Snøhetta's International Centre for Cave Art opens in Lascaux with full-size replica of ‘Sistine Chapel of Prehistory’

The building feels like neither landscape or architecture. It occupies space and likewise you occupy it.
– Snøhetta founder Craig Dykers

UPDATE: A dramatic new museum celebrating some of the world’s most famous prehistoric cave art has opened at the Lascaux Cave complex in France.

The €66m (US$70.3m, £56.2m) International Centre for Cave Art is located in the town of Montignac-sur-Vézère, at the foot of the hill where the Lascaux caves – adorned with the highest concentration of Paleolithic cave art in Europe – were discovered in 1940.

Within the new centre, designed by Norwegian architects Snøhetta and scenographers Casson Mann, is a sensorily authentic replica of the caves called Lascaux IV.

Developed through the advanced 3D laser scanning and casting technologies, and recreated to a tolerance of 1mm, the facsimile has been recreated by the Périgord Facsimile Workshop (AFSP) with the same humidity, light, sound, smell and 16°C temperature of the Unesco-protected original.

Over two years, 25 artists hand painted 900m (2,900ft) of resin rock reproductions, using the same pigments that the prehistoric painters used 20,000 years ago to recreate 1,900 paintings.

Visitors to the centre ascend from the lobby to the building’s rooftop, where there is a panoramic view of the surrounding valley. In groups of no more than 30, they then descend a gentle slope, as if retracing the steps of the four young boys who discovered the original cave, and enter the facsimile.

After journeying through the caves, they enter a bright outdoor transitional Cave Garden – the stark difference in atmosphere and light creating a juxtaposition with the underground world. They then enter four linked exhibition rooms, including a 3D theatre, which attempt explain the environmental and cultural context that paved the way for the creation of the cave art, and the techniques and equipment used to create it.

“There’s a massive amount of knowledge about Lascaux, but also many different interpretations about how it came to be and no real answers,” Casson Mann founder Roger Mann told CLAD. “Our goal then was to provide context to these questions, to move people and to give them room to explore the permutations of what they have just seen inside the facsimile.

“Despite the centre being built around a replica, the visitor experience is designed to be one of magic and authenticity.”

Snøhetta’s building, conceived with local firm SRA Architectes, is a low-rising glass and concrete structure designed as “an incision or a horizontal fault that accentuates the line between the surrounding valley and Lascaux hill.”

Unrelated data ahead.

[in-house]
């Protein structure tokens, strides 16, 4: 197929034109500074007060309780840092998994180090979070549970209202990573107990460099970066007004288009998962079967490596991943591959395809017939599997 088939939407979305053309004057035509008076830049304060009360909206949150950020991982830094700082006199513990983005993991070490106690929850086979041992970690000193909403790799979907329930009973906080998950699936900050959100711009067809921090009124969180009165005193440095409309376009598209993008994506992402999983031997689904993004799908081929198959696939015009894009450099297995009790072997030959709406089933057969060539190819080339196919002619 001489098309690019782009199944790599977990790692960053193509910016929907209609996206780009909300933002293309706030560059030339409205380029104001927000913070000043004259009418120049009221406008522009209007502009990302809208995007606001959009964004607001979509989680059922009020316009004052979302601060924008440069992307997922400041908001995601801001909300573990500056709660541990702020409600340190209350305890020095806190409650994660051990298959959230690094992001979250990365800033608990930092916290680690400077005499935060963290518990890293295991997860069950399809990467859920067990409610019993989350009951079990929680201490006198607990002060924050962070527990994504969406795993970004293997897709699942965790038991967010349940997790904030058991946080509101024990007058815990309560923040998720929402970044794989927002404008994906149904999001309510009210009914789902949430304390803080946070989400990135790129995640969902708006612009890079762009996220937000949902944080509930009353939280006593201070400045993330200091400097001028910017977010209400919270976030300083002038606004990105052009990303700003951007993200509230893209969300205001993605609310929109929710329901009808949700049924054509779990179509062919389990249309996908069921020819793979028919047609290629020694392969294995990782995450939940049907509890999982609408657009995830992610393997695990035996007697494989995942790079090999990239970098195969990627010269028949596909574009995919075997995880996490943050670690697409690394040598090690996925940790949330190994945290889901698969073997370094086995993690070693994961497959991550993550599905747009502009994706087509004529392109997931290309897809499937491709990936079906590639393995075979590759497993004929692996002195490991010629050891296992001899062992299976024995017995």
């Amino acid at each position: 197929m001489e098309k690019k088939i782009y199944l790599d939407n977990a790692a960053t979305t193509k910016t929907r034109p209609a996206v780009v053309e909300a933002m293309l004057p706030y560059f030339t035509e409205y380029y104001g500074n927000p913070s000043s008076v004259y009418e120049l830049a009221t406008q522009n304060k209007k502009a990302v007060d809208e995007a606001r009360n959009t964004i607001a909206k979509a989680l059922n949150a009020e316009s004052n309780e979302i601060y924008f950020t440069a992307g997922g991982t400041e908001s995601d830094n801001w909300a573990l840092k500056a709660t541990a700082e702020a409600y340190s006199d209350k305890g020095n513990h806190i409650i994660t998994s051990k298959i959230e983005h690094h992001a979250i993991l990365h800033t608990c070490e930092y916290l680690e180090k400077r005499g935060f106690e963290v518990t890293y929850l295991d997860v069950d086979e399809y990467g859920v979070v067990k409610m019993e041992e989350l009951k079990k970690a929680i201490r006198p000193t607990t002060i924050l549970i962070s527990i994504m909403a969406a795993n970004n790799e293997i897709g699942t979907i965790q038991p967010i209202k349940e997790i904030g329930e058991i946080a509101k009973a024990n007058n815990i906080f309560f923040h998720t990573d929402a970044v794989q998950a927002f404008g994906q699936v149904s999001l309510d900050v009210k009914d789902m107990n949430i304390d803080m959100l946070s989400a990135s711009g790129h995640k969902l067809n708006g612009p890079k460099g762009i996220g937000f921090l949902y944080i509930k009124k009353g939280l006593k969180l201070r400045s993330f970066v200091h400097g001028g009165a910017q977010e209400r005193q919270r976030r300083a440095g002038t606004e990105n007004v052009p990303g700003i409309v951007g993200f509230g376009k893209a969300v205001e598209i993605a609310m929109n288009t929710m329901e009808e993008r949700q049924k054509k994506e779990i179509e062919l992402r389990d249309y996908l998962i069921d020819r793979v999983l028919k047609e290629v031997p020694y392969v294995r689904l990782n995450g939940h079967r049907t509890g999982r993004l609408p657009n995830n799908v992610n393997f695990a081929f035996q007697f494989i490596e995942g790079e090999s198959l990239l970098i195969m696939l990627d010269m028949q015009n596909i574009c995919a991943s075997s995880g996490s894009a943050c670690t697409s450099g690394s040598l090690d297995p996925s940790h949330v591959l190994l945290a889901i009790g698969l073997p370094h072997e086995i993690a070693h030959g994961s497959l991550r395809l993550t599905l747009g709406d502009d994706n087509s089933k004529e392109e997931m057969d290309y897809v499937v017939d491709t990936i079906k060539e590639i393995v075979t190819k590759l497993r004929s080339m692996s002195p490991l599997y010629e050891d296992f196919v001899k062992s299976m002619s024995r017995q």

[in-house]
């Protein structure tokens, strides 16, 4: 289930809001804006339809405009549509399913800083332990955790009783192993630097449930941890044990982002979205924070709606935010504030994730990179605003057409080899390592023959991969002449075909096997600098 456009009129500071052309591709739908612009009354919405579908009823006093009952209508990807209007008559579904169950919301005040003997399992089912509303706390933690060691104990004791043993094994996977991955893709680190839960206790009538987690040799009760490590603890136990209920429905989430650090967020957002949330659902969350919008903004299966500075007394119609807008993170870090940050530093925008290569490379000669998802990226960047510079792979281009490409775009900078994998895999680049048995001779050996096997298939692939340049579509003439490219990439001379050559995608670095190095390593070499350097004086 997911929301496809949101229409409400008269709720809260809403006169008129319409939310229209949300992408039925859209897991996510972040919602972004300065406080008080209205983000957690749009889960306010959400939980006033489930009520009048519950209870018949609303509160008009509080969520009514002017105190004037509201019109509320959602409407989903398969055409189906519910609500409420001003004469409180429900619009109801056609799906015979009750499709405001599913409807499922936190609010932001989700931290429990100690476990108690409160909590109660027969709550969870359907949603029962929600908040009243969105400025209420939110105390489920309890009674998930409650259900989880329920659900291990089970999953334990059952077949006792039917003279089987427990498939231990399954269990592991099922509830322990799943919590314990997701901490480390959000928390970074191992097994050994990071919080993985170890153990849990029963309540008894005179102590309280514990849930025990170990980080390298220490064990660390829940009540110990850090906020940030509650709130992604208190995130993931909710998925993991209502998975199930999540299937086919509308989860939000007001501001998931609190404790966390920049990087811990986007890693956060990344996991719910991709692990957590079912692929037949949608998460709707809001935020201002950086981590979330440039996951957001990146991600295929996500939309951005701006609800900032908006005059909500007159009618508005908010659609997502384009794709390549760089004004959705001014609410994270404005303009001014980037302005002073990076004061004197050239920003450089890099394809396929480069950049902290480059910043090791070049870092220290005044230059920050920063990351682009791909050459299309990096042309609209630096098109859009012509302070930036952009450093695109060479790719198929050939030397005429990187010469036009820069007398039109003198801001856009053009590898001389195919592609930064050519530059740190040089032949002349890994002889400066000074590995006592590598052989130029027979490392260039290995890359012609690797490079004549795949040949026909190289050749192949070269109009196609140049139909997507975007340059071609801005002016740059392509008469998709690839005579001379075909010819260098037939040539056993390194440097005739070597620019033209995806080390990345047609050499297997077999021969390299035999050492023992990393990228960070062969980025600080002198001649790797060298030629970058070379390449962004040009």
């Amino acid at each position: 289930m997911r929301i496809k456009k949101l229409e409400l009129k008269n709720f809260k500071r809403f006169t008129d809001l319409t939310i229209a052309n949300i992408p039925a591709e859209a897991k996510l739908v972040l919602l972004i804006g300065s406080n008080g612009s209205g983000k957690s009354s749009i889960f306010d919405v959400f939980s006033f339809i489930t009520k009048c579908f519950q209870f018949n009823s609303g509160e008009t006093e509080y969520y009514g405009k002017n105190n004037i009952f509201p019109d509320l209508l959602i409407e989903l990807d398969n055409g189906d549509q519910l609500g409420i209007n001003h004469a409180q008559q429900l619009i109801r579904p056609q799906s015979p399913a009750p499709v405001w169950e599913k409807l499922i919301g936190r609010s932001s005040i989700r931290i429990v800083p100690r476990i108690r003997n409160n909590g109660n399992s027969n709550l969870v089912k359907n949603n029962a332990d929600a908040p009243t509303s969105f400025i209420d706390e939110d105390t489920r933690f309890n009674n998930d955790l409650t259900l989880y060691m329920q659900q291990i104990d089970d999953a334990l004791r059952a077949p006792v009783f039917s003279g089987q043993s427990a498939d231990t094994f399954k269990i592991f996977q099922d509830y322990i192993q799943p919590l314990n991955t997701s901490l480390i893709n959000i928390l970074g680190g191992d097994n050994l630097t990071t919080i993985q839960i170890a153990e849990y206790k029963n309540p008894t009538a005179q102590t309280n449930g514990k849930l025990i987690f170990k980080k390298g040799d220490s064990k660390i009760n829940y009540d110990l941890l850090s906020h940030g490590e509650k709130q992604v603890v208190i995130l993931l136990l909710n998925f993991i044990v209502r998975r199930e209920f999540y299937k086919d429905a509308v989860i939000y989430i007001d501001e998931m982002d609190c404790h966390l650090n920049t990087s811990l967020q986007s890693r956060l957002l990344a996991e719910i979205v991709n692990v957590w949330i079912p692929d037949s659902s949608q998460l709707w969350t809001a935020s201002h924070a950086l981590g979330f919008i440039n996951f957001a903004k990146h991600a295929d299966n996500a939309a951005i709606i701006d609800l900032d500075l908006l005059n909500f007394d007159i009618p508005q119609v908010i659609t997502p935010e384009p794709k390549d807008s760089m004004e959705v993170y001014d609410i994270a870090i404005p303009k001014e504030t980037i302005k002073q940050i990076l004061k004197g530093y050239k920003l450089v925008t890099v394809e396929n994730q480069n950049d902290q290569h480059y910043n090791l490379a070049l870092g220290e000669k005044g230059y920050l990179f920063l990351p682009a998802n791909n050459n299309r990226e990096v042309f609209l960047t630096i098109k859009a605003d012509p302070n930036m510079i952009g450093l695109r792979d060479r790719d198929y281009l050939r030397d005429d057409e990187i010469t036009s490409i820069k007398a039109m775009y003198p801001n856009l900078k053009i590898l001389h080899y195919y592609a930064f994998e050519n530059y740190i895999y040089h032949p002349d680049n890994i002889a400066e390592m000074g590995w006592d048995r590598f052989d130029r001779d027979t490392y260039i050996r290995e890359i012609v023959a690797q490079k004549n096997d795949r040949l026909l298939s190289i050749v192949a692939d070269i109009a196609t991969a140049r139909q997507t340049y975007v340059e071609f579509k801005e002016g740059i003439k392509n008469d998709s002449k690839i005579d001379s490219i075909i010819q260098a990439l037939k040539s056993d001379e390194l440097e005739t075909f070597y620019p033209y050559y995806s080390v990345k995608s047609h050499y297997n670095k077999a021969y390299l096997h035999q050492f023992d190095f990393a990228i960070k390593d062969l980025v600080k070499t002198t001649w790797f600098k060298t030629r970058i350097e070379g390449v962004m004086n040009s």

The walls, roof and interior and exterior floors use the same type of concrete to create a distinctive monolithic appearance.

“The building feels like neither landscape or architecture,” Snøhetta founder Craig Dykers told CLAD. “It occupies space and likewise you occupy it. You walk on the roof, it feel like it’s yours and you own your experience. It is very connected to the earth we stand on, and it mediates between the municipal context of the nearby town, the agrarian landscape of the immediate surroundings and the palaeolithic cave within.”

He added that by framing the experience of the cave replica in contemporary design, the approach counters the trap of artifice. The visitor understands they are in the presence of a reproduction, without distracting from the power of its impact.

The International Centre for Cave Art complements Lascaux II – an original replica of the cave that opened in 1983 near the original – and prevents that attraction from becoming overcrowded.

There is also a Lascaux III – an 800sq m (8,600sq ft) mobile replica of the cave created by AFSP that is taken around the world.

In his own words
Yves Coppens, president of the Scientific Advisory Board in charge of conserving Lascaux Cave, on the creation of a full-size replica

“The public has a right to figure out what the whole cave looks like. Creating the replica was a matter of honesty. [Lascaux Cave] is a whole entity which can only be grasped if visitors have a reproduction of the whole cave before their eyes.

“Can you imagine a reproduction of the Sistine Chapel in fragments? It would be interesting for an art history lecture, but certainly wouldn’t be the best way to convey the artist’s intention to create a composed, balanced work of art. That is also the case in Lascaux.

“It’s important that visitors know that for approximately 50,000 years humans, first successively, then all at the same time, have had the desire to express themselves in graphic form. They’ve had an idea to convey, a surface on which to do it, and a tool. It existed and does still exist, and it’s a good thing that we can give a wide overview of this.”

Snøhetta  International Cave Painting Centre  Lascaux  France  architecture  design  prehistory 
UPDATE: A dramatic new museum celebrating some of the world’s most famous prehistoric cave art has opened at the Lascaux Cave complex in France. The €66m (US$70.3m, £56.2m) International Centre for Cave Art is located in the town of Montignac-sur-Vézère, at the foot of the hill where the Lascaux caves – adorned with the highest concentration of Paleolithic cave art in Europe – were discovered in 1940. Within the new
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The building has been designed as 'an incision in the landscape' / Boegly + Grazia
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